Around 280 professionals, students, and church leaders attended the once-in-a-decade conference. Dr John Wyatt was the main speaker of a programme that included 15 other thematic seminaries.
John Wyatt in an in-depth interview about Artificial Intelligence, abortion, euthanasia, and creation care: “There is an urgent need for us Christians to build a bridge between the world of the historic biblical faith and these very new and challenging issues”.
Professor John Wyatt gives a perspective on key bioethical issues of our time.
Professor John Wyatt gives a perspective as a Christian bioethics experts on issues that are provoking a huge socio-political debate in Europe. An interview ahead of his participation in the "Jornadas de Bioética" conference in Spain, December 2022.
Eleven years later, Spanish evangelicals will gather for a new Bioethics congress. Non-Christians are welcome in a programme that will address issues such as euthanasia, artificial intelligence, and creation care.
In the Spanish city of Zaragoza, national and international speakers addressed the trends in Europe around the question of human identity.
Churches can become centres of excellence for the creative use of AI technology to support everyone, including disabled people, both in church and elsewhere.
A survey concludes that 9 in 10 attend their church’s worship service every week. 63% of respondents do volunteer work and 40% identify with right-wing parties.
The technology-evangelists’ goal is to provide products and services that are so compelling, easy to access, and intuitive to use that we can’t help but adopt them.
Europe and other regions in the world are trying to control the power of large companies such as Amazon, Google or Alibaba. But there is no agreement about what the rules should be, says expert Jonathan Ebsworth.
Large-scale use of algorithms has the potential to cause severe harm to individuals and communities. Lessons from the 2020 public examination results fiasco in the UK.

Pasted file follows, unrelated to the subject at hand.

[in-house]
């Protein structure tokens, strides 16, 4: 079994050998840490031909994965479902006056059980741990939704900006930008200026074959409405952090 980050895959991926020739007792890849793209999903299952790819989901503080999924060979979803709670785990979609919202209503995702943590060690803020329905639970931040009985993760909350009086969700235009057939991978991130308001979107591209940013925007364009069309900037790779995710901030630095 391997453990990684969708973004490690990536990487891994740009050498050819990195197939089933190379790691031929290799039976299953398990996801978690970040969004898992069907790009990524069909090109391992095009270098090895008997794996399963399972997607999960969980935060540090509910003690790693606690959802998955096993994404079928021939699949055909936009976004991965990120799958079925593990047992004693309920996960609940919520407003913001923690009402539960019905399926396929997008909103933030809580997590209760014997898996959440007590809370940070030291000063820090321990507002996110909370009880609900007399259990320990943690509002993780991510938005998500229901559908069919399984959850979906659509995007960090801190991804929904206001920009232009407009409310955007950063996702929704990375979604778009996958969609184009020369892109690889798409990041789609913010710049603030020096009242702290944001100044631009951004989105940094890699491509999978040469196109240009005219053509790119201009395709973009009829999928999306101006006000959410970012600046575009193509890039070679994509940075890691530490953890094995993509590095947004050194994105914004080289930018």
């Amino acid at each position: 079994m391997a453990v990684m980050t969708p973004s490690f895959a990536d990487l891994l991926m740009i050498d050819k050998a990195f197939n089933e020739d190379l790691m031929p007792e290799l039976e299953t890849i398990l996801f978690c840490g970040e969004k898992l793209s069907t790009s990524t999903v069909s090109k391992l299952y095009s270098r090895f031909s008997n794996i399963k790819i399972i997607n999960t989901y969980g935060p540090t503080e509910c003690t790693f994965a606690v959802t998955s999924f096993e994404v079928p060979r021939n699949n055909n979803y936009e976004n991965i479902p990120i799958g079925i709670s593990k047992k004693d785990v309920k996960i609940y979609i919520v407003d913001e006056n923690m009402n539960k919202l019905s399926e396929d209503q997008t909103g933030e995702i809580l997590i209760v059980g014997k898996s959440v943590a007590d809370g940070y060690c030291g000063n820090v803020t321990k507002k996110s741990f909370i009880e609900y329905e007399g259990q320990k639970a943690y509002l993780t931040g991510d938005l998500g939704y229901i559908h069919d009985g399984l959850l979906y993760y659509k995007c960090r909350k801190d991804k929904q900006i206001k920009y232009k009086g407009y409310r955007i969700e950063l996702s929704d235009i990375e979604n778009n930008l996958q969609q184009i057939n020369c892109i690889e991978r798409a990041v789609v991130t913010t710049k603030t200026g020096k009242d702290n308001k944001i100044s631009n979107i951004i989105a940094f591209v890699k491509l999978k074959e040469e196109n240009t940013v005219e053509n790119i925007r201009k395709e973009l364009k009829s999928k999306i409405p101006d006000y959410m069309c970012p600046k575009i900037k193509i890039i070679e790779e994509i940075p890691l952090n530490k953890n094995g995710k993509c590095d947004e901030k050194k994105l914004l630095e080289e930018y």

A group of experts on AI of the European Evangelical Alliance respond to the EU consultation on its White Paper on Artificial Intelligence.
The coronavirus crisis in Europe is “driving a public debate about privacy, ethics and public health, and what measures are appropriate (or not) to protect it”, says Patricia Shaw of the Homo Responsibilis Initiative.
Jonathan Ebsworth of the TechHuman initiative warns that some technologies being used in Europe are “approaching a level of quasi-omniscience that no human enterprise ought to have”.
As technologically simulated relationships become ever more realistic and superficially convincing, we must be aware of the risk that the simulacrum will exert a seductive appeal to our hearts.
Should we teach our children to be polite to Alexa, to say please and thank you, to respect its ‘virtual’ feelings? Or is it of no significance if children abuse, tease and bully a simulated slave-person?
Will the promotion of ‘relationships’ with machines contribute to societal wellbeing and human flourishing, or provide new opportunities for manipulation and deception of the vulnerable?
The technology is able to analyse and report about the frequency of attendance, the mood, gender and average age of the people who attend a service.
Christians need to be more aware of the use of data concerning them, and of both the opportunities and risks associated with AI.
David Glass, Senior Lecturer in Computer Science at Ulster University (Northern Ireland) analyses whether a computer can have emotions or a conscious experience.
It is heartening to see Christians take a robust, positive and directive stance on artificial intelligence.
Christians appear to be able to offer a framework for insisting on the value and dignity of the human being in a mechanising world.
The CNEF presented its positions on the Estates General of Bioethics in a public event. “The value and dignity that the Bible recognises for every human being invites respect for all”, they said in a statement.
The Chinese government has begun to develop a social scoring system that will determine people’s ability to travel or access property, amongst other things.
Intelligence is an extremely complex, contended subject, and there is plenty we still don’t know about animal intelligence, let alone human intelligence.
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